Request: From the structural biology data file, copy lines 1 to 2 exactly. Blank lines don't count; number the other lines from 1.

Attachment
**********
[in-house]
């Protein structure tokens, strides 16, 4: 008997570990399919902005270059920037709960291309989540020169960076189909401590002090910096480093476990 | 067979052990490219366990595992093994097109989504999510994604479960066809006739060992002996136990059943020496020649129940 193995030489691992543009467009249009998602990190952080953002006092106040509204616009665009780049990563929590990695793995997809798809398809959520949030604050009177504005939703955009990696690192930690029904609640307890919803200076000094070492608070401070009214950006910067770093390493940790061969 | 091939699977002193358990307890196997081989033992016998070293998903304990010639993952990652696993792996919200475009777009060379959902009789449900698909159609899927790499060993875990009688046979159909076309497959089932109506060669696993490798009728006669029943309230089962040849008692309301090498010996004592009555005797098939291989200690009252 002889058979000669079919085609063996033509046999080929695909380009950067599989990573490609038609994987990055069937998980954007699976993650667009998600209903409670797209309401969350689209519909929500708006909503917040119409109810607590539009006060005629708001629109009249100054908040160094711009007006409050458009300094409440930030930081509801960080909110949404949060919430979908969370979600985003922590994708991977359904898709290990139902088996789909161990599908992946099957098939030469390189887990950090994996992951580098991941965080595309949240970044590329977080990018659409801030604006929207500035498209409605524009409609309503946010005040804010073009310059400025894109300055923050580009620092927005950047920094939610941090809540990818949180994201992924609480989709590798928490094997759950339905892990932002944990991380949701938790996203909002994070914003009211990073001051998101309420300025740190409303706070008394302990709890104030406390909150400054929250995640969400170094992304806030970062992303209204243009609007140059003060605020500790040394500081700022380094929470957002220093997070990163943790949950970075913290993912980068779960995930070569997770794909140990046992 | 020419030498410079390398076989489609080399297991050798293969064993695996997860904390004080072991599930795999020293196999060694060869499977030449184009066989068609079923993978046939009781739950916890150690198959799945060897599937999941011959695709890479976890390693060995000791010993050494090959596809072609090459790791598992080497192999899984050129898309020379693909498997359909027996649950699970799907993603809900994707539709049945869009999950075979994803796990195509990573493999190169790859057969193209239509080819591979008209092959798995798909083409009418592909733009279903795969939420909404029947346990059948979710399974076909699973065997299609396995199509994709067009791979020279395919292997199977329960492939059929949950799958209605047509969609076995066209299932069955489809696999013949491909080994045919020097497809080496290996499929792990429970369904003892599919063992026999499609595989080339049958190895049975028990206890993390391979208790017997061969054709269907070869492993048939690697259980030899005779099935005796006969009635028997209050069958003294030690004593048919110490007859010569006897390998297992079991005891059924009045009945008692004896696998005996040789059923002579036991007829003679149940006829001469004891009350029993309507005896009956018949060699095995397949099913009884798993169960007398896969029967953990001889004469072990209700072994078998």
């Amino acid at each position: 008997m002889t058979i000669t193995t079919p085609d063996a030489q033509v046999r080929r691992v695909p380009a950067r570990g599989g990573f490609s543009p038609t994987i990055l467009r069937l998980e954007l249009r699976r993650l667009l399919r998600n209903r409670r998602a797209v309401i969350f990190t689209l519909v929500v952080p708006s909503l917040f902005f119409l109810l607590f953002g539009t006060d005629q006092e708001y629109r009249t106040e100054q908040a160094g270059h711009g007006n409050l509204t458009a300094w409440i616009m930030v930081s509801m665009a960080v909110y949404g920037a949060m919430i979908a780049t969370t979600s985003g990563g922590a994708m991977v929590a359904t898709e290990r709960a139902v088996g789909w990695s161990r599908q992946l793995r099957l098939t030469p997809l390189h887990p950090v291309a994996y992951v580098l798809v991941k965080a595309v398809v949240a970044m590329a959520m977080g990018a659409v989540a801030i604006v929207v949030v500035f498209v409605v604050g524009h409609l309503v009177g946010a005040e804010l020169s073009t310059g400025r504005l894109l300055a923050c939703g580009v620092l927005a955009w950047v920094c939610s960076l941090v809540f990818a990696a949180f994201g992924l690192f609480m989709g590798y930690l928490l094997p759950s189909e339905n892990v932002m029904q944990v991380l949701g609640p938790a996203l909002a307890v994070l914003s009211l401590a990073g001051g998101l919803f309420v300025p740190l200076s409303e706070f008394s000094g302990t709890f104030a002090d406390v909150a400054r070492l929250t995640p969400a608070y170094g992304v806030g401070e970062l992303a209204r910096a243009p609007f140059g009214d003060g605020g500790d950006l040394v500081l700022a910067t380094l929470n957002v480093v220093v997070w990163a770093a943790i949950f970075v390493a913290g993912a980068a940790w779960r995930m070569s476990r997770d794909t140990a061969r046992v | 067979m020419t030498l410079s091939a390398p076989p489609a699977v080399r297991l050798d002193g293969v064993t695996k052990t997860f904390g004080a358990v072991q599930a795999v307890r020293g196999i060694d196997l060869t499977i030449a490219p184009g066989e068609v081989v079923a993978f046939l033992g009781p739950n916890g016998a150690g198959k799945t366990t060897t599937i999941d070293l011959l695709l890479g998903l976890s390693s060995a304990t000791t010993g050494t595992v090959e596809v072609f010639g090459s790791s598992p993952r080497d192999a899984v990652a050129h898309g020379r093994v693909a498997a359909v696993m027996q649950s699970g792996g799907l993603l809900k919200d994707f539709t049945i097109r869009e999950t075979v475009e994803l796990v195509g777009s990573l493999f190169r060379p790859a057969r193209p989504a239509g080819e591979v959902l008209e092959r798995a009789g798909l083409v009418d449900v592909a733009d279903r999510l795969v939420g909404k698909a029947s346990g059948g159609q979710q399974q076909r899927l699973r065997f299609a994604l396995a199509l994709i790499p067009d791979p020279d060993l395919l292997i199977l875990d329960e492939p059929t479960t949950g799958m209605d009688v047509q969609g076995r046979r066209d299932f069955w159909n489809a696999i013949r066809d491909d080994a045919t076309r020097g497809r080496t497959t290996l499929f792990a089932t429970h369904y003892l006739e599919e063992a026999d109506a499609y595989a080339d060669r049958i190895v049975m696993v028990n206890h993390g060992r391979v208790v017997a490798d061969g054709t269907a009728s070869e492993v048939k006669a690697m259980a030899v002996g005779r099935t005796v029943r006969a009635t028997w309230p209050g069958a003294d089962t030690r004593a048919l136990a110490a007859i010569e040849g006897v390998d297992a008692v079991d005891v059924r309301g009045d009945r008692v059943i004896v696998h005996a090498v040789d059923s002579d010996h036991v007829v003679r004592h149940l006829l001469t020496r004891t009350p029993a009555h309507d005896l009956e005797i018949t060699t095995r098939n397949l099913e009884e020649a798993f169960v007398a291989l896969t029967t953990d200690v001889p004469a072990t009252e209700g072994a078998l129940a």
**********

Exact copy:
[in-house]
């Protein structure tokens, strides 16, 4: 008997570990399919902005270059920037709960291309989540020169960076189909401590002090910096480093476990 | 067979052990490219366990595992093994097109989504999510994604479960066809006739060992002996136990059943020496020649129940 193995030489691992543009467009249009998602990190952080953002006092106040509204616009665009780049990563929590990695793995997809798809398809959520949030604050009177504005939703955009990696690192930690029904609640307890919803200076000094070492608070401070009214950006910067770093390493940790061969 | 091939699977002193358990307890196997081989033992016998070293998903304990010639993952990652696993792996919200475009777009060379959902009789449900698909159609899927790499060993875990009688046979159909076309497959089932109506060669696993490798009728006669029943309230089962040849008692309301090498010996004592009555005797098939291989200690009252 002889058979000669079919085609063996033509046999080929695909380009950067599989990573490609038609994987990055069937998980954007699976993650667009998600209903409670797209309401969350689209519909929500708006909503917040119409109810607590539009006060005629708001629109009249100054908040160094711009007006409050458009300094409440930030930081509801960080909110949404949060919430979908969370979600985003922590994708991977359904898709290990139902088996789909161990599908992946099957098939030469390189887990950090994996992951580098991941965080595309949240970044590329977080990018659409801030604006929207500035498209409605524009409609309503946010005040804010073009310059400025894109300055923050580009620092927005950047920094939610941090809540990818949180994201992924609480989709590798928490094997759950339905892990932002944990991380949701938790996203909002994070914003009211990073001051998101309420300025740190409303706070008394302990709890104030406390909150400054929250995640969400170094992304806030970062992303209204243009609007140059003060605020500790040394500081700022380094929470957002220093997070990163943790949950970075913290993912980068779960995930070569997770794909140990046992 | 020419030498410079390398076989489609080399297991050798293969064993695996997860904390004080072991599930795999020293196999060694060869499977030449184009066989068609079923993978046939009781739950916890150690198959799945060897599937999941011959695709890479976890390693060995000791010993050494090959596809072609090459790791598992080497192999899984050129898309020379693909498997359909027996649950699970799907993603809900994707539709049945869009999950075979994803796990195509990573493999190169790859057969193209239509080819591979008209092959798995798909083409009418592909733009279903795969939420909404029947346990059948979710399974076909699973065997299609396995199509994709067009791979020279395919292997199977329960492939059929949950799958209605047509969609076995066209299932069955489809696999013949491909080994045919020097497809080496290996499929792990429970369904003892599919063992026999499609595989080339049958190895049975028990206890993390391979208790017997061969054709269907070869492993048939690697259980030899005779099935005796006969009635028997209050069958003294030690004593048919110490007859010569006897390998297992079991005891059924009045009945008692004896696998005996040789059923002579036991007829003679149940006829001469004891009350029993309507005896009956018949060699095995397949099913009884798993169960007398896969029967953990001889004469072990209700072994078998």